This visible image of Tropical Storm Isaac taken from NOAA’s GOES-13 satellite shows the huge extent of the storm. The image was captured on Aug. 28 at 8:40 a.m. EDT. Credit: NOAA
I wrote a blog post about the start of hurricane season back in June, and I am writing this one today in Hurricane Isaac’s sights. Hurricanes are anything but predictable, and this one in particular has been hard to track. Would it rain and blow into the Republican Convention in Tampa? Head West towards Texas? Now, less than 24 hours away from landfall, it looks like Isaac has made up his mind to aim for somewhere in Louisiana or Mississippi, which means rain and wind anywhere across the Gulf Coast, and hopefully not much more than that. We hope.
If you are watching the approach of the storm on TV, you’d think that hurricanes are some sort of spectator sport or reality TV show. DEVASTATION! MANDATORY EVACUATION! DESTRUCTION! It turns what is a serious event into a sort of comic theater. Note to newscasters: Gulfport is in MS and Mobile Bay in in AL. Just sayin’. (Sorry, I’ve been seeing silly screen shots on Facebook all morning that are geographically confused).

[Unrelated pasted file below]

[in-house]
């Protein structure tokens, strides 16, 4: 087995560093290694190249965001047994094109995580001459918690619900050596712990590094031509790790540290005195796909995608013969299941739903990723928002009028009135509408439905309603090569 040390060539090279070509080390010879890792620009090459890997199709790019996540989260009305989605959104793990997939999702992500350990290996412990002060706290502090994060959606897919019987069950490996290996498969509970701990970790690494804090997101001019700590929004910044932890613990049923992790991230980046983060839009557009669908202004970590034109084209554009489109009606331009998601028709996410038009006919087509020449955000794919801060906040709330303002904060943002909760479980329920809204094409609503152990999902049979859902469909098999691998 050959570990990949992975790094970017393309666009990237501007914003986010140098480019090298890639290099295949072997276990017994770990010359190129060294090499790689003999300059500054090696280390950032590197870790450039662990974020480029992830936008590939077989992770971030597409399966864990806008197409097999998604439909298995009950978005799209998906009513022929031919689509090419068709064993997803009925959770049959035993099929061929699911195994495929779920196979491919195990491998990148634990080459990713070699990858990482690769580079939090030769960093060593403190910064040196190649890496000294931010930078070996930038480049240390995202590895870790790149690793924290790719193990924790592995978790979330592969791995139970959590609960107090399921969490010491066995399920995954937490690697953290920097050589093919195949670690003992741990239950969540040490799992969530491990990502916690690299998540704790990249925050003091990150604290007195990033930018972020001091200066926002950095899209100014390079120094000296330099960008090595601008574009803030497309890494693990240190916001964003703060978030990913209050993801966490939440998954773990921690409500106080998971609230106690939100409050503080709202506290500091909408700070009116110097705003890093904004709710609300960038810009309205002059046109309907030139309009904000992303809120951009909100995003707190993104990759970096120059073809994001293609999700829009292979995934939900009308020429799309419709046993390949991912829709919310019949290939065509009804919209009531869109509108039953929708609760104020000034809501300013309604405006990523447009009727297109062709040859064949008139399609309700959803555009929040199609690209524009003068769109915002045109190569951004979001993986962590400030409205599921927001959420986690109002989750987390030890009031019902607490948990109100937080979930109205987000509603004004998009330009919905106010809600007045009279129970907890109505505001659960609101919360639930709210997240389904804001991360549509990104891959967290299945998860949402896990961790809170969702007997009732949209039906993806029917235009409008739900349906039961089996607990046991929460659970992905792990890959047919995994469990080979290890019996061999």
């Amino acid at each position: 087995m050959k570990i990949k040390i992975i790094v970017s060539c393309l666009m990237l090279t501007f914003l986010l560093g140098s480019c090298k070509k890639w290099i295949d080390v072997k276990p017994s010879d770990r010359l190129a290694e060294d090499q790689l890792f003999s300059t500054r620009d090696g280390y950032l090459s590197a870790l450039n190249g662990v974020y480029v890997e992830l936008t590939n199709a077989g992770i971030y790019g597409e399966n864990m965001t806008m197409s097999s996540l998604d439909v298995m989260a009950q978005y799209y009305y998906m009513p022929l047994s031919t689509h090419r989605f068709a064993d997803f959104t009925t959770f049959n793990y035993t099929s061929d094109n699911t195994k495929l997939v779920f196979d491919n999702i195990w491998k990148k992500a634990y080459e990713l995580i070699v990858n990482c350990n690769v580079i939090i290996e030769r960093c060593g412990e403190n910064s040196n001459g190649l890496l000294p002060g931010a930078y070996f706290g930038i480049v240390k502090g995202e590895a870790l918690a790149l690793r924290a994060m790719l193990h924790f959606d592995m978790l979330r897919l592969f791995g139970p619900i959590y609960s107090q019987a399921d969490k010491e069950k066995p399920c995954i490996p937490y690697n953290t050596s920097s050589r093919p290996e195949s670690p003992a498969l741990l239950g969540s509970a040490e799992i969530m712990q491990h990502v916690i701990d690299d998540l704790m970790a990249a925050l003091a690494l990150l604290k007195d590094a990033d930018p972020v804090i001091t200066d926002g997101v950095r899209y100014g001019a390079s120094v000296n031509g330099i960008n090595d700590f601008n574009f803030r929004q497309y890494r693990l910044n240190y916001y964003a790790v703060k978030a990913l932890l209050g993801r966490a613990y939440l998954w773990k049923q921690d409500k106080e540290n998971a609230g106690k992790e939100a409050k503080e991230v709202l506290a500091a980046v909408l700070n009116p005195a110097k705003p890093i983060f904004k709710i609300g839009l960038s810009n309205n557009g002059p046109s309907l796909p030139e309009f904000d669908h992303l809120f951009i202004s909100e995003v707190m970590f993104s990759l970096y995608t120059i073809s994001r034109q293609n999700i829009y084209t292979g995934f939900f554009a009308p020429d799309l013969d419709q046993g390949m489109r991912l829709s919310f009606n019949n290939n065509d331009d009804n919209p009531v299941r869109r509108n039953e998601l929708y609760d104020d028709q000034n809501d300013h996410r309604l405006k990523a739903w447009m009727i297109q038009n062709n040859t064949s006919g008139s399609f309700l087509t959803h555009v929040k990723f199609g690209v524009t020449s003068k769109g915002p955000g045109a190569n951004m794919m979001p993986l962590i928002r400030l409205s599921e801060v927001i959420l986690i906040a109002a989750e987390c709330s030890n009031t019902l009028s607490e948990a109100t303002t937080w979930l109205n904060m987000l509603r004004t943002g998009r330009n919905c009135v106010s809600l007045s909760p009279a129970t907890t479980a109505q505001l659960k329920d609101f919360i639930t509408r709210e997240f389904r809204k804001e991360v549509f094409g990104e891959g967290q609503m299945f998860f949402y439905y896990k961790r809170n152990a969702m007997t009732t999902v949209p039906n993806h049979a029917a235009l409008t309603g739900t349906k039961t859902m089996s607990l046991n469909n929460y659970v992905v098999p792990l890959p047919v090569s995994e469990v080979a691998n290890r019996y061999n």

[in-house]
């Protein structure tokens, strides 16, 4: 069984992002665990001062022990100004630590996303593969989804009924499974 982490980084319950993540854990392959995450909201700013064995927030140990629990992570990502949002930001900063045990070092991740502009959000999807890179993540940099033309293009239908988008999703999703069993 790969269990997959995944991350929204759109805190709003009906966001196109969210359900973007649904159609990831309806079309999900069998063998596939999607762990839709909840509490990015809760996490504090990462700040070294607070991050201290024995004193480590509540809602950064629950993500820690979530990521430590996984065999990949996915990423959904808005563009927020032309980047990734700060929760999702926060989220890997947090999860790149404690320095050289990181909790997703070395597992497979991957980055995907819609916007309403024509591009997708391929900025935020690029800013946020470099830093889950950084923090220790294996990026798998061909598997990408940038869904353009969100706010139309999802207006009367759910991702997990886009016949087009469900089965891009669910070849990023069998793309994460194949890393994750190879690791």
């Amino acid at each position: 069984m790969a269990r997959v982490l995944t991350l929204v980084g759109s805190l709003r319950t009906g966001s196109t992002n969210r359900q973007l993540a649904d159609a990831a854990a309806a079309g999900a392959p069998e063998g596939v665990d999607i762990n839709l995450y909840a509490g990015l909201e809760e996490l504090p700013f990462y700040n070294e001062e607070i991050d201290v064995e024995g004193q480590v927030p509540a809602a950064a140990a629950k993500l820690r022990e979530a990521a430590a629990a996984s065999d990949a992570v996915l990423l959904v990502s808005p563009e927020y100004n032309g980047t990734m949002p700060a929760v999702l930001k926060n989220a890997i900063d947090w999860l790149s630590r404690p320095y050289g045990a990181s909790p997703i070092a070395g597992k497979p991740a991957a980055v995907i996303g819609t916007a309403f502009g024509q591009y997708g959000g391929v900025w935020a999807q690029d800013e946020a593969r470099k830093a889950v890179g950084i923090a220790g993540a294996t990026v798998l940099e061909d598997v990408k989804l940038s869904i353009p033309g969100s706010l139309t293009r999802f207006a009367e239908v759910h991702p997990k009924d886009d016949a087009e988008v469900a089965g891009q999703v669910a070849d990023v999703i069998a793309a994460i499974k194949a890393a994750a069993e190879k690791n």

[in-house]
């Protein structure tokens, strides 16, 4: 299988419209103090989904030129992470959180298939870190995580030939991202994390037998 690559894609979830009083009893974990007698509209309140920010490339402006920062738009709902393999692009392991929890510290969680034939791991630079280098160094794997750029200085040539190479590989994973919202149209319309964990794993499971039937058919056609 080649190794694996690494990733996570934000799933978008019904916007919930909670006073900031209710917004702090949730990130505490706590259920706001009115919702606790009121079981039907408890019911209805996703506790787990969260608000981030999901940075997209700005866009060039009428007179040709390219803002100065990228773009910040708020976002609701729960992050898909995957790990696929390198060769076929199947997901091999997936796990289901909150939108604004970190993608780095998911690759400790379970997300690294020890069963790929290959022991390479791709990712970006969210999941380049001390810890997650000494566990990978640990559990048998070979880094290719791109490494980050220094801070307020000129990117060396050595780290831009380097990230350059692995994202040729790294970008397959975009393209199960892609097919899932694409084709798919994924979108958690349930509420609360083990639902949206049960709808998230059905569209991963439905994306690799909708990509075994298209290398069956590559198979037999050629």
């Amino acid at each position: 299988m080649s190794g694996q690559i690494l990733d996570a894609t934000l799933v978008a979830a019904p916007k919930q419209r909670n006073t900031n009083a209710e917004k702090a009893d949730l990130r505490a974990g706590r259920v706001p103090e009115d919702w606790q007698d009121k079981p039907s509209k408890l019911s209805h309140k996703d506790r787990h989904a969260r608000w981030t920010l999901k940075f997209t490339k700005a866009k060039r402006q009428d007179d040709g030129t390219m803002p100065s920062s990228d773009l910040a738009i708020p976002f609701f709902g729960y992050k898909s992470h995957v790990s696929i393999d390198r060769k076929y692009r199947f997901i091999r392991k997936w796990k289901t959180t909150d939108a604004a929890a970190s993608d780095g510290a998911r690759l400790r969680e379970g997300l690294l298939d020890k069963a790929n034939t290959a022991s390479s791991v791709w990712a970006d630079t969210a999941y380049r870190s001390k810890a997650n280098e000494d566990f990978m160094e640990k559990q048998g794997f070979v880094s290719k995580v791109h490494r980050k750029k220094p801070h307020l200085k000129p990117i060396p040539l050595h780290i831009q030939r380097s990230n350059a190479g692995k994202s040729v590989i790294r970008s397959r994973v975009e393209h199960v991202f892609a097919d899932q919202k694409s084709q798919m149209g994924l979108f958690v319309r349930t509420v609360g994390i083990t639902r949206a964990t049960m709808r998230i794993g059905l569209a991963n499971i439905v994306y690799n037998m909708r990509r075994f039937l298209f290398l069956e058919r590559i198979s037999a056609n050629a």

In the midst of the TV hullabaloo, I thought I’d take a few minutes to tell you what I think about Hurricane Isaac while safely tucked away from the weather, listening to the weather radio and wondering what the day will bring. Mind you, these thoughts are mine alone, and not meant to represent those of Gulf residents, generally. Continue reading »